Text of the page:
Obituary: Peter Spinney, pilot, engineer and inventor

Peter Michael Spinney, jet pilot, engineer and inventor who flew early Meteors for RAF. Picture: ContributedPeter Michael Spinney, jet pilot, engineer and inventor who flew early Meteors for RAF. Picture: Contributed
Peter Michael Spinney, jet pilot, engineer and inventor who flew early Meteors for RAF. Picture: Contributed
Born: 12 March,1930. Died: 2 Februrary, 2016, aged 86.

Peter Spinney, who has died aged 86, was one of a new breed of talented young graduates that emerged from the austerity of the Second World War with a driving ambition to help rebuild Britain as a modern, technology-driven, confident nation. In his case, it was to be in refrigeration engineering where he became the architect of the first refrigerated truck to be designed in Scotland, the inventor of an automatic ice making plant that transformed working conditions in hot countries, and a plethora of other ideas and innovations that would find an application at home, or be suffocated at birth by the patent system.

He was fortunate to even make it into the engineering profession, having cheated death on numerous occasions as a Pilot Officer with 603 City of Edinburgh Squadron, where he flew the first Gloster Meteor jets.

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Fast, lethal and primitive, these jets were capable of more than 600mph. In the right hands, they could be flown hard and fast. In the wrong hands, they accounted for the loss of many lives either from pilot error, mechanical failure or colleague mistakes. Peter was called up to do his national service in the RAF after studying engineering at Cambridge University.

He was top cadet at his flying school and needed every scrap of his natural talent to stay alive. On one occasion, his plane went into an instant and steep dive. Repeated checks showed the systems were working perfectly then, thinking out of the box, he realised his glove had trapped the aerolon lever, forcing the jet towards earth.

On another occasion, a fierce electrical storm blew all his instruments, he was very low on fuel, flying in thick cloud, and completely disoriented. He had enough fuel for one stab at finding the airfield, the wrong decision would see a horrendous crash. Running over calculations in his head, he beton banking right and through a gap in the clouds the runway reared up in front of him.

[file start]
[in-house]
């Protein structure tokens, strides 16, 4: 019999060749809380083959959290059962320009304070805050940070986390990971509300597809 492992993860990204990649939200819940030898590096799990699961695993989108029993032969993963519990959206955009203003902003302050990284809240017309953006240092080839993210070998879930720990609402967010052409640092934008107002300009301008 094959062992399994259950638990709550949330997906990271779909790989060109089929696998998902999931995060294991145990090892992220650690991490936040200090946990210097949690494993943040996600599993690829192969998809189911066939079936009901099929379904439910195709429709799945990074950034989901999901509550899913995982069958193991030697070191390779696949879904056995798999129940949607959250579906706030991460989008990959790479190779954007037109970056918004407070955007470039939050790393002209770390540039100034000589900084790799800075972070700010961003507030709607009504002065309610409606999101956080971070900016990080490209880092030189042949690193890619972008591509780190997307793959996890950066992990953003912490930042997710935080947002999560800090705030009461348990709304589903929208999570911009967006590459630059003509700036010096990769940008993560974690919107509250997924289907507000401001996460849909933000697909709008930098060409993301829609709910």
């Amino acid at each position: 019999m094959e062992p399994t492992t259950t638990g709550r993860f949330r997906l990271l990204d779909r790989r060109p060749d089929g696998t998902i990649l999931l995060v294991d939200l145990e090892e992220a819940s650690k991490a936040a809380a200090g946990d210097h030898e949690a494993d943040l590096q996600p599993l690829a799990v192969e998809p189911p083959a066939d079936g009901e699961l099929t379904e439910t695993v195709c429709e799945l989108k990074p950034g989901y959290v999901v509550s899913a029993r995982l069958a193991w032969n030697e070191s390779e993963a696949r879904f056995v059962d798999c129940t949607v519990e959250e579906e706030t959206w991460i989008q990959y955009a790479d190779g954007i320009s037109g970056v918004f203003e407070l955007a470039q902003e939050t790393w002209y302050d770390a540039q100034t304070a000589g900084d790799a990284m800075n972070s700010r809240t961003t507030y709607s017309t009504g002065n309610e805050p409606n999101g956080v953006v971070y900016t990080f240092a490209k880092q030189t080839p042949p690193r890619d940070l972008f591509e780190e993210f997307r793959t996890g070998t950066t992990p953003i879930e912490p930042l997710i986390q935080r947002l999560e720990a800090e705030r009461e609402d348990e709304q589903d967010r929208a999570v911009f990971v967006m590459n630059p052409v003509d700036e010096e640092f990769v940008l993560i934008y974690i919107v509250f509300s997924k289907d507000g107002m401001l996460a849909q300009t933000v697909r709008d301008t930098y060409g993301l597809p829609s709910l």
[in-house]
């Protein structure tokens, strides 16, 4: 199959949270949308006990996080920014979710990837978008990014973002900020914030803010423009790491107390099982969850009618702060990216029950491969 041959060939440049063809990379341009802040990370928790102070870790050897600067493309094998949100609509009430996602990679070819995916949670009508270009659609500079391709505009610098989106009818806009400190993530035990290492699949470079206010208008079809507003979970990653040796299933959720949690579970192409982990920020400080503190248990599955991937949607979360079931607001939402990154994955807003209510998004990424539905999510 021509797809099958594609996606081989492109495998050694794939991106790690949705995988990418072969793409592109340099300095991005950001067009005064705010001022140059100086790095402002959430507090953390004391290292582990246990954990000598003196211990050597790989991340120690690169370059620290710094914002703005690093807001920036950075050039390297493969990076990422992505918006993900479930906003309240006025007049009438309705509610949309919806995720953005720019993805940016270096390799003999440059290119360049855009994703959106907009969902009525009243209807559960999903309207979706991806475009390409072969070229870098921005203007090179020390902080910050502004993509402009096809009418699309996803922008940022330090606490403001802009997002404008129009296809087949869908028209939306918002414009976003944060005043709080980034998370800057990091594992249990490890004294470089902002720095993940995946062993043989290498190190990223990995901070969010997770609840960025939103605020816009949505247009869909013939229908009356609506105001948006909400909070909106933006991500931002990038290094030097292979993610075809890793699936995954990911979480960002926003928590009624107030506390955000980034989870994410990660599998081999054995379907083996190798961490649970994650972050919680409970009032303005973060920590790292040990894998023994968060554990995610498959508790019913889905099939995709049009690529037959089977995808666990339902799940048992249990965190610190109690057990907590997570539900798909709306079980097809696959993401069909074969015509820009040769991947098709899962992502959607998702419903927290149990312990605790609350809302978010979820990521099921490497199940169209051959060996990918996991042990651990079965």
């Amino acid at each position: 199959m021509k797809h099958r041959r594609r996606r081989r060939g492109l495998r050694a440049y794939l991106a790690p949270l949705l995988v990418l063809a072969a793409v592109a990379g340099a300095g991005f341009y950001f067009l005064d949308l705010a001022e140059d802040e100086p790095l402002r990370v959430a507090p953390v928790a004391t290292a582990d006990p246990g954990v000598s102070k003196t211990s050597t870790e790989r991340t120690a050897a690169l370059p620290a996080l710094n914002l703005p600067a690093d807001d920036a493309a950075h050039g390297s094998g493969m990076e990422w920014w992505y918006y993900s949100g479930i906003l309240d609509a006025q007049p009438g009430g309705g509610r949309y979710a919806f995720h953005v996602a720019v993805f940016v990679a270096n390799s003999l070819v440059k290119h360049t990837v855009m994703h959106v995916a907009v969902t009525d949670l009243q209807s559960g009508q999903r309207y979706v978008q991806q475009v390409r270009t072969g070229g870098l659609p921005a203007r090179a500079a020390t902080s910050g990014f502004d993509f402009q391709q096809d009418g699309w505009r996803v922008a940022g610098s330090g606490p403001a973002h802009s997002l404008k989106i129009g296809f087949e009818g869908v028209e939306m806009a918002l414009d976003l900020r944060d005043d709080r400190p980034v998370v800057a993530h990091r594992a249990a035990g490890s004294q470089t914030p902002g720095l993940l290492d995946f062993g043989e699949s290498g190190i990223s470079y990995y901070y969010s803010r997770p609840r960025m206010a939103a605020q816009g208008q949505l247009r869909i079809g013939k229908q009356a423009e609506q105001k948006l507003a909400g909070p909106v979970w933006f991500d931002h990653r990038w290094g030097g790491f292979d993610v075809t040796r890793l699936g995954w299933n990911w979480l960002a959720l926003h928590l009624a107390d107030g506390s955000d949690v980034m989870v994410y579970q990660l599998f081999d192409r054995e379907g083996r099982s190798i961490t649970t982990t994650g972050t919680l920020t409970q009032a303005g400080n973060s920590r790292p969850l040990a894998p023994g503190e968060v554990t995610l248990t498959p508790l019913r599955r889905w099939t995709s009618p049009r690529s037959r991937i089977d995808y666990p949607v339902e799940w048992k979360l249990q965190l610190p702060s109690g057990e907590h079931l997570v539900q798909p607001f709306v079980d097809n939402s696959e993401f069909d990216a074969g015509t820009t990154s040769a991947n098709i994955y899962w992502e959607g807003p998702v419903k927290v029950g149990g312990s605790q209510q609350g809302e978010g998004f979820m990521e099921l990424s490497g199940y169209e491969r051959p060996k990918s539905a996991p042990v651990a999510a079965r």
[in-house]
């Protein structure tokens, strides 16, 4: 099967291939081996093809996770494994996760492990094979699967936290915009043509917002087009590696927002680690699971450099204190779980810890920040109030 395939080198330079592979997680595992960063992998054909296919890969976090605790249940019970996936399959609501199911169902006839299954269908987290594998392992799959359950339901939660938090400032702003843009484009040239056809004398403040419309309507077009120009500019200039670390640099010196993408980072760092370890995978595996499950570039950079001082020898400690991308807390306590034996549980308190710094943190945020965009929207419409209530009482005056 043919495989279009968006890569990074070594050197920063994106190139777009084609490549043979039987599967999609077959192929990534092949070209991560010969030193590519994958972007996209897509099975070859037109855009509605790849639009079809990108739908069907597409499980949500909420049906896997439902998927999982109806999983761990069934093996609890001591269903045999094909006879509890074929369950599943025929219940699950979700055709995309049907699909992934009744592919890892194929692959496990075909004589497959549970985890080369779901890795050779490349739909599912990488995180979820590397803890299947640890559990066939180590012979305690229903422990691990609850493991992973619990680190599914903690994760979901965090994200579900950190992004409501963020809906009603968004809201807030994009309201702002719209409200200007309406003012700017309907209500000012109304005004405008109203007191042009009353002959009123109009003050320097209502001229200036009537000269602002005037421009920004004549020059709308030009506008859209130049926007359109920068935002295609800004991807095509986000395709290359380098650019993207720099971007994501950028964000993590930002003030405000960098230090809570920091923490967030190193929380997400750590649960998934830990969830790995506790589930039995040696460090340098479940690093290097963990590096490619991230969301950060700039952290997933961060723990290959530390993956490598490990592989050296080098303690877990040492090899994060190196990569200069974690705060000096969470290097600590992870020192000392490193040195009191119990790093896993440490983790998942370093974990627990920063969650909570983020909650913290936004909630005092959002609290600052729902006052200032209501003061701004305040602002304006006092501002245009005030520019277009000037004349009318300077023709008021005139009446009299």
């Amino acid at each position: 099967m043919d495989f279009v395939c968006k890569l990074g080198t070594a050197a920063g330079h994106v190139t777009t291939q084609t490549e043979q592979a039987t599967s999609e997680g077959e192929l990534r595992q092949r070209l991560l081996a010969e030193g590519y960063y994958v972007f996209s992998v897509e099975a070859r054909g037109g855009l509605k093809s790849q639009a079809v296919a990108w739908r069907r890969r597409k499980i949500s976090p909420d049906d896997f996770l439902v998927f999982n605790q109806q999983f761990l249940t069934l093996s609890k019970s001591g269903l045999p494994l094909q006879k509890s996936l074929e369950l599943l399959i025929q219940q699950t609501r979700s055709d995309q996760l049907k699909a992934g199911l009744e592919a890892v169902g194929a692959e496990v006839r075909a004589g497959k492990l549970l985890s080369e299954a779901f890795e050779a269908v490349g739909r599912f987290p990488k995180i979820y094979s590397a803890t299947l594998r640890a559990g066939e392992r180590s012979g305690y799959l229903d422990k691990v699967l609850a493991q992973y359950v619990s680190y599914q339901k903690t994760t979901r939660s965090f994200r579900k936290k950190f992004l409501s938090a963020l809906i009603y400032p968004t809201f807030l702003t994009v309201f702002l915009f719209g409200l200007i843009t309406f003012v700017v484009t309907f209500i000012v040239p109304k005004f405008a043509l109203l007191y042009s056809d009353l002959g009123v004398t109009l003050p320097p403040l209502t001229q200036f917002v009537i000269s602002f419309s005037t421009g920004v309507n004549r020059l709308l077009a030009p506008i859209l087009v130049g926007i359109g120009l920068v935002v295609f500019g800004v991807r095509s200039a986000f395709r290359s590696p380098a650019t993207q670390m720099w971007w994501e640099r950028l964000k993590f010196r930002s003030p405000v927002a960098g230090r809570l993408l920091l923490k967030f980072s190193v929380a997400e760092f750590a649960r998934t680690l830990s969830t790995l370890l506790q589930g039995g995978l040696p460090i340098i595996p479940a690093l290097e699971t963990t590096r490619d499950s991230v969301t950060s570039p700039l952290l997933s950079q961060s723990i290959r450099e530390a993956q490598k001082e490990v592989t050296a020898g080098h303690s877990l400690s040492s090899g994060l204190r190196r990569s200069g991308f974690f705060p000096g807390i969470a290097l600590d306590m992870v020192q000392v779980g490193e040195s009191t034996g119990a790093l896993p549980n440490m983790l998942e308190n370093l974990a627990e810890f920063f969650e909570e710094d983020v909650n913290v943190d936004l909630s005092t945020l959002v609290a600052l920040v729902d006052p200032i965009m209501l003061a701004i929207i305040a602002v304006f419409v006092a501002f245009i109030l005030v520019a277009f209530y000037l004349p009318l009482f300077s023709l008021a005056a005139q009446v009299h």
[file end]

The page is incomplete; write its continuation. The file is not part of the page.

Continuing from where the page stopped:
He also used his officer status in more creative ways.

He once received a call from his parents to say they were in London and would be lunching at the Directors Club whereupon he ordered his plane to be fuelled up, flew to Biggin Hill and arrived in time for starters. And when his mother and sister were staying at Cairndow in Argyll he headed up the Rest and be Thankful for a fly-past then rushed back to base before being found out.

Just a few years ago he was instrumental in locating and repatriating the 603 Squadron Gloster Meteor training jet to a new home in Montrose Air Museum.

After the RAF, Peter joined the well-known Glasgow firm of Sterne Refrigeration, where he was offered a student apprenticeship by Peter Brown, who subsequently became a lifelong friend. Prior to Sterne, he was offered but declined the opportunity to join the rapidly expanding Spinneys retail chain in the Middle East.

Founded by his father in Alexandria in 1928, Spinneys had expanded into Palestine, Lebanon, Iran, Syria, and Cyprus. It prospers today, with many supermarkets and stores in Dubai, Abu Dhabi and is known as the Waitrose of the Middle East. Peter forsook that opportunity, preferring to pursue his love of engineering, innovation and problem solving. The outcome of that was the design and build of one of the very first refrigerated trucks, with the prototype hauling a cargo of whisky to Moscow. It worked perfectly and became the template for the modern refrigerated truck.

After leaving Sterne, he branched out on his own, launching SIEG, an industrial export business that sold refrigeration equipment, systems, maintenance and consultancy across the Middle East and North Africa. During this time he invented an automatic on-site ice making plant that transformed work in remote, hot, areas. The business prospered and he travelled far and wide, forging many lifelong friendships with clients and contacts across the Arabic world.

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After SIEG, Peter set up as a consultant and continued advising clients into his 80s.

Born at the Scottish Missionary Hospital in Nazareth on 12 January 1930 to a Scots’ mother from Edinburgh (Cecil Joan Glegg), and an English father (Rawdon Spinney), Peter and his siblings, Neville and Buffy (Viscountess Slim), spent the war years with their maternal grand-parents at Chirnside, in Berwickshire.

From there he attended Dalhousie Prep School in Lothian, and then to Sedbergh School in Cumbria, where he developed a passion for rifle shooting, leading to Bisley, a Blue at Cambridge University and represented Scotland. He met his wife, Irene, during a chance encounter in St Georges Cross in Glasgow when he was commuting from Edinburgh to Sterne. She was riding a Lambretta, and like Peter, had turned her back on a thriving family business, preferring a career as a milliner rather than leading the Tullis laundry manufacturing business in Clydebank.

In later years he would take up a campaigning role for the Association of British Drivers, and becoming chair of Mugdock Community Council. In between planning applications and dealing with local issues, he would regularly write to the press, bemoaning the incompetence of politicians, questioning the conduct of public bodies and their officials, and challenging the rhetoric of the global warming lobby.

He is survived by his wife Irene, sister Buffy, son Ian, daughter-in-law Monica and grand-daughters Sofia and Rosa.

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